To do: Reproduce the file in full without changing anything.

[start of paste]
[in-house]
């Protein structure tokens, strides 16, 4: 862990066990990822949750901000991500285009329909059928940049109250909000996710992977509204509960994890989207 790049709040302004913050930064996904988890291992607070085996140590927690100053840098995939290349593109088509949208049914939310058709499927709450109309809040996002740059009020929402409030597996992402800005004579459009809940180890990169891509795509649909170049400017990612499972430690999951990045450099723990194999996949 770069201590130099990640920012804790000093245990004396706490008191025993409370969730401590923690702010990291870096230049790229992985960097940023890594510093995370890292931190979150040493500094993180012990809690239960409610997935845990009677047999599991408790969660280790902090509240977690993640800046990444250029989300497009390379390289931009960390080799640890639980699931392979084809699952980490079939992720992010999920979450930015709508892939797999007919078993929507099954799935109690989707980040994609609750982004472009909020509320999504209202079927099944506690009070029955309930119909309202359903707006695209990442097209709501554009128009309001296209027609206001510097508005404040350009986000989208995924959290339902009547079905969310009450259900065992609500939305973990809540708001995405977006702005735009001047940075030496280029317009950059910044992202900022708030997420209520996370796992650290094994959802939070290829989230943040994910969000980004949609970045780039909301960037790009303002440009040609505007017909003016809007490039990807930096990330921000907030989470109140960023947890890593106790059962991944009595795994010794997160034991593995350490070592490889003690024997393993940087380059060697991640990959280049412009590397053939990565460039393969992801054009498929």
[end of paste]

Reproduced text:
[in-house]
């Protein structure tokens, strides 16, 4: 862990066990990822949750901000991500285009329909059928940049109250909000996710992977509204509960994890989207 790049709040302004913050930064996904988890291992607070085996140590927690100053840098995939290349593109088509949208049914939310058709499927709450109309809040996002740059009020929402409030597996992402800005004579459009809940180890990169891509795509649909170049400017990612499972430690999951990045450099723990194999996949 770069201590130099990640920012804790000093245990004396706490008191025993409370969730401590923690702010990291870096230049790229992985960097940023890594510093995370890292931190979150040493500094993180012990809690239960409610997935845990009677047999599991408790969660280790902090509240977690993640800046990444250029989300497009390379390289931009960390080799640890639980699931392979084809699952980490079939992720992010999920979450930015709508892939797999007919078993929507099954799935109690989707980040994609609750982004472009909020509320999504209202079927099944506690009070029955309930119909309202359903707006695209990442097209709501554009128009309001296209027609206001510097508005404040350009986000989208995924959290339902009547079905969310009450259900065992609500939305973990809540708001995405977006702005735009001047940075030496280029317009950059910044992202900022708030997420209520996370796992650290094994959802939070290829989230943040994910969000980004949609970045780039909301960037790009303002440009040609505007017909003016809007490039990807930096990330921000907030989470109140960023947890890593106790059962991944009595795994010794997160034991593995350490070592490889003690024997393993940087380059060697991640990959280049412009590397053939990565460039393969992801054009498929």